# How can I solve this Mechanics problem, about a cylinder in water?

1. A cylindrical submarine has a radius R of 3.2 m, a length L of 35 m and a total mass of 1.2×10^6
kg, of which 1×10^5 kg is ballast that can be jettisoned. The total upwards buoyancy force, B (N), is regulated as a function of depth and is given by
B =(1020 + 0.25z)Vg ,
where z is the depth from the water surface to the top of the submarine (m), V is the volume of the submarine (m^3) and g is the acceleration due to gravity (9.8 m/s^2).
(i) Neglecting viscous drag find the maximum downward velocity of the submarine assuming it
descends from a stationary position just below the water surface. The volume remains constant.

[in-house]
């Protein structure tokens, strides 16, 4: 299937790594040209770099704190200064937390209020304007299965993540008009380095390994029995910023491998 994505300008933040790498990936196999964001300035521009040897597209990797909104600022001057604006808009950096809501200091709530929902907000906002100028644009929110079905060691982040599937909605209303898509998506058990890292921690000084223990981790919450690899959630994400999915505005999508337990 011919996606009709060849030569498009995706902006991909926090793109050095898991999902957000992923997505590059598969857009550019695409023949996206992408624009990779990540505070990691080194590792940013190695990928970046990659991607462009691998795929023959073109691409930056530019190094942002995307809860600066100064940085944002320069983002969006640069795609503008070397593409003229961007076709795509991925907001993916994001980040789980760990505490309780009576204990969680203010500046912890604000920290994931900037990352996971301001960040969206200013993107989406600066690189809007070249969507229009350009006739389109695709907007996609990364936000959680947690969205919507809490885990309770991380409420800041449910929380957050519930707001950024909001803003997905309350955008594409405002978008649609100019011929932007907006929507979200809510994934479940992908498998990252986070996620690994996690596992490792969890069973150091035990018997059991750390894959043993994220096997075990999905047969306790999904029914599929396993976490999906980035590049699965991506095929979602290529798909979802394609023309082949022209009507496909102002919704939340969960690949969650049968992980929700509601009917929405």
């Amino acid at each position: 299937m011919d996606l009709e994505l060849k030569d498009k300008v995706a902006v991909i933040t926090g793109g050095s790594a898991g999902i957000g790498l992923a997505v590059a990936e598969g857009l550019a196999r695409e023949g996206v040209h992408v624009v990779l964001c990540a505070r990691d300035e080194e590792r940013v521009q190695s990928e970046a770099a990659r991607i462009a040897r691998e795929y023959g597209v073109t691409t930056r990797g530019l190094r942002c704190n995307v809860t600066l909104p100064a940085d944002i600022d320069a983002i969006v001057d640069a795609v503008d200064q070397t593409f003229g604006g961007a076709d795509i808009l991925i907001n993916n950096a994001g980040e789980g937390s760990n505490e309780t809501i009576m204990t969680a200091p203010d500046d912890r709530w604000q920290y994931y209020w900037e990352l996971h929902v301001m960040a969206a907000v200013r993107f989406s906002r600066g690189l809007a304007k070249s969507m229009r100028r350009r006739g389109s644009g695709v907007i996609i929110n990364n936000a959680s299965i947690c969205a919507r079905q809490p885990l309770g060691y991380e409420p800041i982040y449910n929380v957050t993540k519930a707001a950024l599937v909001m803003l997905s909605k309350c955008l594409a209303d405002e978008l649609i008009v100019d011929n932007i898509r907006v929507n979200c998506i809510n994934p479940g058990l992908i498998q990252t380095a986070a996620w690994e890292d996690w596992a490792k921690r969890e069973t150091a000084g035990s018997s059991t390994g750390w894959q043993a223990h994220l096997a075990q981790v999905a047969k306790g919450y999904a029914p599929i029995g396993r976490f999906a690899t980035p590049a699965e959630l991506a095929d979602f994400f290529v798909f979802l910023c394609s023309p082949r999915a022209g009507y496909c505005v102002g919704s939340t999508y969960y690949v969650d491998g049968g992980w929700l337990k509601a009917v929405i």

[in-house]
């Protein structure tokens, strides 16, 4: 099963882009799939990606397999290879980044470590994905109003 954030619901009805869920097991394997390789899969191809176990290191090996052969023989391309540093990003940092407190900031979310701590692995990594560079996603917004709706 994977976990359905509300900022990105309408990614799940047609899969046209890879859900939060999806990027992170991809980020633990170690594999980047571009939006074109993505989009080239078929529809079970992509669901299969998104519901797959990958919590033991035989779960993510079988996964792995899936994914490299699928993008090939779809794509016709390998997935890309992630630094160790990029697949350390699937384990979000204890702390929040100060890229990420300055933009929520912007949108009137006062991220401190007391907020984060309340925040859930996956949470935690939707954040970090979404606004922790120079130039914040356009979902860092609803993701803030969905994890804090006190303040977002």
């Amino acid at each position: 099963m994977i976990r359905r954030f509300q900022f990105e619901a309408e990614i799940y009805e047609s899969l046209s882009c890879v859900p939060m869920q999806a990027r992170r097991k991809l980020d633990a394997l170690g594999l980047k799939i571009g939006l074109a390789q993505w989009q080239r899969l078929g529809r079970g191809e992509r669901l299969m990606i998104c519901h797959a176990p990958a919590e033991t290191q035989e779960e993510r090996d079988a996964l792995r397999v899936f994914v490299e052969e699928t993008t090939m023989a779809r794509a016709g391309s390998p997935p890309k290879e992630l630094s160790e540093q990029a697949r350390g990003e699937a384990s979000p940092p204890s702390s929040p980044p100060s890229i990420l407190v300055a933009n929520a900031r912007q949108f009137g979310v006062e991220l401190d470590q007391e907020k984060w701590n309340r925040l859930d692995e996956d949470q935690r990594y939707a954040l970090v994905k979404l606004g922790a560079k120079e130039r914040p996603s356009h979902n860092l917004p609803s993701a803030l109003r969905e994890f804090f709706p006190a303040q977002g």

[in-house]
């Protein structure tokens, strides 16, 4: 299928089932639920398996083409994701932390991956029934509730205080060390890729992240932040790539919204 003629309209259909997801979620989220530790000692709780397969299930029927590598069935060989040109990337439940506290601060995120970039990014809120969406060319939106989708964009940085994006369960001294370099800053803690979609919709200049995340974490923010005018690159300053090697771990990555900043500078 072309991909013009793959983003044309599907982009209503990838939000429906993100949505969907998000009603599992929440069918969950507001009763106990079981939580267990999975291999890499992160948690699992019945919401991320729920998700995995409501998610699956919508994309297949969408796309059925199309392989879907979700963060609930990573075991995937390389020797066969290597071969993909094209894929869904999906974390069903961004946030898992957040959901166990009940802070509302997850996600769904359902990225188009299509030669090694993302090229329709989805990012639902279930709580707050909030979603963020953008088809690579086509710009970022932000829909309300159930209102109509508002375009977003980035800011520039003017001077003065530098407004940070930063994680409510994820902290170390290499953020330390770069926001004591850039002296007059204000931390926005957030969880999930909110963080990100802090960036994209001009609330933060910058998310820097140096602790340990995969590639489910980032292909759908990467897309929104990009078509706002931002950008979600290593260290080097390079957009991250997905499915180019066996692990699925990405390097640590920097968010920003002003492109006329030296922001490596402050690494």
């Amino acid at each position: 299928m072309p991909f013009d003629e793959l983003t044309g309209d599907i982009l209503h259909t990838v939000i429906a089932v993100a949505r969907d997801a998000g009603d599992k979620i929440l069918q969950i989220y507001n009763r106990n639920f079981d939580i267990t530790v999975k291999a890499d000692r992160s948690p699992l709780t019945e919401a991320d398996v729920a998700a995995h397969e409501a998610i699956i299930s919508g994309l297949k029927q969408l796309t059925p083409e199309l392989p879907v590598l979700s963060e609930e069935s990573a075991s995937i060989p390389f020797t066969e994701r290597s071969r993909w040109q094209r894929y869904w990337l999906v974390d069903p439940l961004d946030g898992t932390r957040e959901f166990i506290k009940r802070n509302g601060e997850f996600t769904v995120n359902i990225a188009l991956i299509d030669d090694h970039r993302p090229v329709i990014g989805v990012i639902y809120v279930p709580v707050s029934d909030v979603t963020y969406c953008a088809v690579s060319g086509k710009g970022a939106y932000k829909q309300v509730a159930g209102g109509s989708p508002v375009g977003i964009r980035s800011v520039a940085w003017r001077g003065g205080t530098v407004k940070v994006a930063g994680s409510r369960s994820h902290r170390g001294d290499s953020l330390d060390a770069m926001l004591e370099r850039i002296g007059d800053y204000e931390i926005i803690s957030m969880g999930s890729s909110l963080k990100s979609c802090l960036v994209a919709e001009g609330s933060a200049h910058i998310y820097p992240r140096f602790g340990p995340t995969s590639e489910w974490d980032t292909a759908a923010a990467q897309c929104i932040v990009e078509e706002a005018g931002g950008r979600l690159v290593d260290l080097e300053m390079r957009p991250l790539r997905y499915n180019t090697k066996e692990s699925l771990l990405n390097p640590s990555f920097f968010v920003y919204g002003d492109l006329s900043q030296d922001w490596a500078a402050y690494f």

(ii) If the captain decides to drop the ballast at a depth z = 250 m, how much deeper (than 250 m) will the submarine sink?

this is all assuming the submarine is shaped like a simple cylinder. Can you help me?

2. Homework Equations the one given and F=ma is all that i can think of

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well, we need to know the volume of the submarine. so the equation for the volume of a cylinder is helpful....

probably: pi*r^2*L...

I'm not sure, but does the equation for B give us an acceleration? I don't think anything cancels out the /s^2 part of gravity so i think we get an acceleration for B.

isn't there an equation something like V = 1/2acceleration^2 + V(0).... If we plug our result for B into this... I think there's a (t) in the equation above. don't know exactly where this is going.

well... just some thoughts....

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